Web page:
Video Credit: David Cowardin
Step in to Ron Cain’s home on Grand Avenue in Superior and he will show you volumes of newspaper clippings and historical information regarding the city’s old Central High School.
“You start with a little bit here and try to find some history and it just ballooned and mushroomed from there, out of control I might say,” said Cain, a 1961 Central graduate.
Cain will also show you pictures of former United States President Calvin Coolidge, who in 1928 used the old school as a summer refuge, earning it the nickname ‘Wisconsin’s White House.’
And he’ll show you smaller bits of information and memorabilia he has been collecting since 2004, the first year he attended an all class reunion.
“A few words and a couple howdys and you’re right back to where you were back in high school,” he said.
And if you travel about 30 miles south of Superior to rural Foxboro you will find Marlene Case, a 1954 Central graduate. She has an old desk from the school in her living room, a small table, a sandstone decoration from the building’s exterior and more than 50 bricks from its foundation. Collecting those items was her attempt to preserve the memories of her time at Central.
“That was all I could do. I wanted a piece of it, of what I could handle and what I could afford,” she said.
In 2004 their alma mater was demolished. Before the wrecking ball slammed into the side of Central’s brick and Lake Superior sandstone building, a citizen group was formed to save it.
Graduates of the school who wanted to preserve the historic building organized the group ‘Save Wisconsin’s White House.’ Case was part of that group.
“We put ads in the paper, we sent out flyers, we posted flyers, we called people, we had picket lines in front of Central, carried signs, met before the school board … tried to convince them to save it for one more year because our reunion, our first all class reunion was going to be in 2004,” she said.
According to an October 14, 2003 article in the Duluth News Tribune, the school board voted unanimously to demolish the school, a moment that led to what one Central graduate described as “a dark day for Superior.” Shelley Nelson wrote that article and many others about the issue.
“What I remember about the issue is that it actually started before they closed Central. The school district had made a promise to the city of Superior that they would either demolish the building or find someone to renovate it … the school district went to great efforts to find someone to renovate it and was not successful in that effort,” Nelson said.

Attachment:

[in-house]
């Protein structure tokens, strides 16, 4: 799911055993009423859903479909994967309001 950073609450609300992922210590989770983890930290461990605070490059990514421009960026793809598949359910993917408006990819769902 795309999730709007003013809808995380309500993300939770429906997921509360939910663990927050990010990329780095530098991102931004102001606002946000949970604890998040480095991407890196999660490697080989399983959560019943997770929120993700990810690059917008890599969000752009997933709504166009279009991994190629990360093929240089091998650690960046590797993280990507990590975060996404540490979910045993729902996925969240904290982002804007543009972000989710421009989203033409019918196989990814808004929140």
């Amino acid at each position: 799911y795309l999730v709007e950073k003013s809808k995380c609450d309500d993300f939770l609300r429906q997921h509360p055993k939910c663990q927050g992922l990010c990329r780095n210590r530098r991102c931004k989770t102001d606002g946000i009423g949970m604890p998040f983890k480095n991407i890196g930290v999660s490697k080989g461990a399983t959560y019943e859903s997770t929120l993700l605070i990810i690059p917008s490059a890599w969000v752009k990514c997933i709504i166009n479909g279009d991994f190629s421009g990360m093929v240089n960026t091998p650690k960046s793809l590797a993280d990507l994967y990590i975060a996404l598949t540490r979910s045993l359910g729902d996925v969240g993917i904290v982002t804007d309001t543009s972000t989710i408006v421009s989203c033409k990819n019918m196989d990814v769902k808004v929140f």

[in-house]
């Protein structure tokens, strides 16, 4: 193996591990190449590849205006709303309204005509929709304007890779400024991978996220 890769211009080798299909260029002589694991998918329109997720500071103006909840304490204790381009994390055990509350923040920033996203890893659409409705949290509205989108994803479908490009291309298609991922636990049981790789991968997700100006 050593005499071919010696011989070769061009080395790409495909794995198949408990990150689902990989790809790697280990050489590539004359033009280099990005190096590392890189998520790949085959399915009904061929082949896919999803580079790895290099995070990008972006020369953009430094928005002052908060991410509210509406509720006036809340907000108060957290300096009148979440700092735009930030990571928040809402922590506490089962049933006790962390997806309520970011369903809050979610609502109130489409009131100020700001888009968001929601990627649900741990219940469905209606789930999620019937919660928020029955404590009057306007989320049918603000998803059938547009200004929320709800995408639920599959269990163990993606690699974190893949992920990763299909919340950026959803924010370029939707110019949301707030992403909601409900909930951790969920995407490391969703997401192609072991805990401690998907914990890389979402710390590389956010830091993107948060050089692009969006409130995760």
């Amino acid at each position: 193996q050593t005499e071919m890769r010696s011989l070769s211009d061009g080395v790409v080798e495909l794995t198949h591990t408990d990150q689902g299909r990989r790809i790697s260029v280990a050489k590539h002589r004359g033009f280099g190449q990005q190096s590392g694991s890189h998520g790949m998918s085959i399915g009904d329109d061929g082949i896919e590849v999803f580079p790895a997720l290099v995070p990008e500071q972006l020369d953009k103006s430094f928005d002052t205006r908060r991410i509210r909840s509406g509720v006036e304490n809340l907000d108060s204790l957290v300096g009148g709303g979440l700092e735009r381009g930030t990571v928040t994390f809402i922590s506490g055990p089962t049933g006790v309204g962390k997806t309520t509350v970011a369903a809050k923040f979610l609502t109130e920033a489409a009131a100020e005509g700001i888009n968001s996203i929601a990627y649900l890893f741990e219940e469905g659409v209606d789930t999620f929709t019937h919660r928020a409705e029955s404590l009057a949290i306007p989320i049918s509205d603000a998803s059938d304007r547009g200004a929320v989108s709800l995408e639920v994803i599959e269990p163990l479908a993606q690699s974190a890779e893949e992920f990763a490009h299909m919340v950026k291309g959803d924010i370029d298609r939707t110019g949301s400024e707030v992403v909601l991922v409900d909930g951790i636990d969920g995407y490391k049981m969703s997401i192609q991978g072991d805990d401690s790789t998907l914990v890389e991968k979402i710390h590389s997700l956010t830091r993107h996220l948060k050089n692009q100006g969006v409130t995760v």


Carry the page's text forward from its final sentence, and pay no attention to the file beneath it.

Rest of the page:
And so the building was demolished and those who fought to save it felt cheated.
“People are heart-broken that their school is no longer there. But then again when they have these reunions they find out it’s the people that mattered. But they don’t have that touchstone, that place where they went to school where they have all these memories to go back to,” Nelson said.
Part of the reason Case wanted to save the building was because of the famous people who walked its halls. Calvin Coolidge, Bud Grant, Richard Bong, John F. Kennedy, Ernie Nevers, Ole Haugsrud, Bobby Specht and many more historical figures all had ties to the old school.
“When you lose bits of your past like that it can’t ever be replaced,” she said.
In a letter to the Duluth News Tribune published September 3, 2003, Arnelle Monson, a graduate of Central and member of the group to save it wrote, “We are not the throw-away generation.” She argued that if the building is demolished, the people who graduated from it could be forgotten. But seven years later, Case said that hasn’t happened yet.
“Most of us don’t let ourselves be forgotten,” she said.
Both Case and Cain are part of an all-class committee that formed a scholarship program in 2004, during the last all-class reunion. From donations and memorabilia sales, the group collected over $20,000, money that will be given to underprivileged students in Superior this year in honor of the old Central High School.
“You have to be a little bit below your A and B level to qualify for [the scholarship],” Cain said. “And there has to be a connection to Superior Central High School whether it was your parents or grandfather or somebody who went there, it gets you on the scholarship list. And it’s kind of a nice one—it’s a thousand dollar scholarship.”
Even though the all-class committee is still making efforts to honor their old school, members like Case still wish the building were there. When she comes into town and drives by the lot of land where Central once stood, she gets emotional.
“The whole thing just really tears me up,” she said. “But they made their minds up … it’s gone.”